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Comment: Re:Wormholes + a flat universe (Score 1) 358

by rotenberry (#47164563) Attached to: The Disappearing Universe

I do not believe that what you wrote is correct.

Empty space is globally flat, but because gravity is a force with unlimited range no universe with any mass in it is globally flat.

At small enough scale every spacetime is locally flat, although that scale may be very small near a black hole. Only at the location of the singularity is it impossible to find a locally flat reference frame.

Comment: And automobile alarms (Score 2) 114

by rotenberry (#46609603) Attached to: 5.1 Earthquake Hits California

During the 1987 Whittier Narrows earthquake every car alarm in the area was set off.

Although I now live in quake-free Texas the first thing I think of when a car alarm goes off is Earthquake! It must be the reptile part of the brain or something. Once my heart starts beating and the rest of my brain starts working I realize there is no earthquake.

Comment: Re:Or, stay low tech ... (Score 1) 133

by rotenberry (#45833093) Attached to: Ask Slashdot: Life Organization With Free Software?

Note taking on paper has a number of advantages, but one disadvantage is that the information is indexed only one way: by date. I prefer bound, numbered laboratory notebooks, but unless you have a pretty good idea when you wrote it down it is difficult to find the information you want.

Retrieving information is the reason you write it down, isn't it?

Of course, I learned in a lecture by Jack Kilby that the only reason he was granted the patent on the integrated circuit (and, later, his Nobel Prize) was because he had the bound notebooks he used periodically signed and dated by his manager and then notarized.

Comment: Re:Easy solution (Score 2) 120

by rotenberry (#45783595) Attached to: E-Books That Read You

I, too, have an e-book reader that does not have the hardware to go on the internet.

Isn't the Unix philosophy to have a single command that does only one job well? "cat", "head", "tail", "ls" are examples of the commands I have in mind. Extend this idea to the real world. I have an e-book reader, a music player, a (dumb) phone, and a wristwatch.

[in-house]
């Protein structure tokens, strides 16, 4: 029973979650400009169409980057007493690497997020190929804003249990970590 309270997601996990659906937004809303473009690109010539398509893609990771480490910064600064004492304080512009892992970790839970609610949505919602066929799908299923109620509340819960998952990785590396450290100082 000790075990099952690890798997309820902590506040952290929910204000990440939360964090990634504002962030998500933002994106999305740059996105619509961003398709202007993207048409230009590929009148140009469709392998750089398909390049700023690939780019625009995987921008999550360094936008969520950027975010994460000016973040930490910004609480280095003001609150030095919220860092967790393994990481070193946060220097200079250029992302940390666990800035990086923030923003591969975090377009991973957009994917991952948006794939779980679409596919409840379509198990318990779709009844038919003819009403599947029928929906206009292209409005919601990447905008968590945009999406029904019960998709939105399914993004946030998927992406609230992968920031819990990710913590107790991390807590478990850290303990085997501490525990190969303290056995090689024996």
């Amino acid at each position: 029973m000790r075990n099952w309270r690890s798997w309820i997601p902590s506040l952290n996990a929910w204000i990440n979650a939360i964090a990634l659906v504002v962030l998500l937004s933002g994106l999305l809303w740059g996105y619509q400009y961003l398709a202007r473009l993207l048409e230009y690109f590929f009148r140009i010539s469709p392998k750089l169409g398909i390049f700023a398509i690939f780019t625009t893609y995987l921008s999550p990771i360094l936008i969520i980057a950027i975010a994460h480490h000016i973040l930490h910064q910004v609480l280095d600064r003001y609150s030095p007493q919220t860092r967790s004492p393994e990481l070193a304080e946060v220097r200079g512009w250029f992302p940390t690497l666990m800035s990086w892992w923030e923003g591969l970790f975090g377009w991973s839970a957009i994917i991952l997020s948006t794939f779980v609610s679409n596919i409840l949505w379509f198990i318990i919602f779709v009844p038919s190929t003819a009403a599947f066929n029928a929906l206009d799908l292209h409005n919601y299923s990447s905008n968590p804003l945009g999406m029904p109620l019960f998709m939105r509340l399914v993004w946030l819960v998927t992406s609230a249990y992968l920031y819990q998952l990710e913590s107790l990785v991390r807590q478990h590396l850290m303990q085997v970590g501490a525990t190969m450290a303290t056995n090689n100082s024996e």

A smart phone is a bit like the Microsoft operating system: it does everything, but does not do any of them well.

Not much of a bargain. Mediocre performance AND the loss of privacy.

Comment: Re:The worst thing... (Score 2) 575

by rotenberry (#45691449) Attached to: GitHub Takes Down Satirical 'C Plus Equality' Language

I am old enough to remember seeing restrooms marked "white" and "colored". During the bad old days everyone understood that a sign that said "We reserve the right to refuse service to any person" was a code phrase for "whites only". It is sad to read that GitHub is so tone-deaf to the lessons of American history.

from http://www.legalmatch.com/law-library/article/restaurants-right-to-refuse-service.html

"Does a Restaurant Have the Unrestricted Right to Refuse Service to Specific Patrons?

No. The Civil Rights Act of 1964 explicitly prohibits restaurants from refusing service to patrons on the basis of race, color, religion, or natural origin. In addition, most courts don't allow restaurants to refuse service to patrons based on extremely arbitrary conditions. For example, a person likely can't be refused service due to having a lazy eye."

Comment: Contributing Adafruit Software (Score 5, Interesting) 139

by rotenberry (#45455697) Attached to: Interview: Ask Limor Fried About Open-Source Hardware and Adafruit

As a happy owner of the Adafruit Blue&White 16x2 LCD+Keypad Kit for Raspberry Pi I have used and modified the software that originally came with this kit.

There are some obvious uses for this kit. Two examples would be displaying its IP address and using the keypad to shutdown the Pi.

However, when I was modifying the software I could not find specific instructions on how to contribute software back to your site. I just checked again this morning (even the FAQ), and, if these instructions exist, I could not find them.

How does one contribute back?

Comment: "Flight" by Chris Kraft (Score 1) 262

by rotenberry (#44748911) Attached to: Chris Kraft Talks About The Decline of NASA